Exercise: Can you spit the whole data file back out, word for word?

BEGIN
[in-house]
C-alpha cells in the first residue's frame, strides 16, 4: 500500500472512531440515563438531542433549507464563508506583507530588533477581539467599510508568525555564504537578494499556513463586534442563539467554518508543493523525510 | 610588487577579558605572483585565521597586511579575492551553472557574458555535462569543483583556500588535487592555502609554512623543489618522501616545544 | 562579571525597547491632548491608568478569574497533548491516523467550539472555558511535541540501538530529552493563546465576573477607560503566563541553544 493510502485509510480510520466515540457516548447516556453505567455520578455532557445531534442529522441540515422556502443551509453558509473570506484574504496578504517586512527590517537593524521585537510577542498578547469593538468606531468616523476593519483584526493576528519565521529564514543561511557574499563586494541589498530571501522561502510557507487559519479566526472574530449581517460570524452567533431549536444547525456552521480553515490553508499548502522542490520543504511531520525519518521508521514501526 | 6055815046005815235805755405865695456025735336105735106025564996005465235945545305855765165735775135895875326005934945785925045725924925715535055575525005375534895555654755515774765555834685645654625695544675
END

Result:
[in-house]
C-alpha cells in the first residue's frame, strides 16, 4: 500500500472512531440515563438531542433549507464563508506583507530588533477581539467599510508568525555564504537578494499556513463586534442563539467554518508543493523525510 | 610588487577579558605572483585565521597586511579575492551553472557574458555535462569543483583556500588535487592555502609554512623543489618522501616545544 | 562579571525597547491632548491608568478569574497533548491516523467550539472555558511535541540501538530529552493563546465576573477607560503566563541553544 493510502485509510480510520466515540457516548447516556453505567455520578455532557445531534442529522441540515422556502443551509453558509473570506484574504496578504517586512527590517537593524521585537510577542498578547469593538468606531468616523476593519483584526493576528519565521529564514543561511557574499563586494541589498530571501522561502510557507487559519479566526472574530449581517460570524452567533431549536444547525456552521480553515490553508499548502522542490520543504511531520525519518521508521514501526 | 6055815046005815235805755405865695456025735336105735106025564996005465235945545305855765165735775135895875326005934945785925045725924925715535055575525005375534895555654755515774765555834685645654625695544675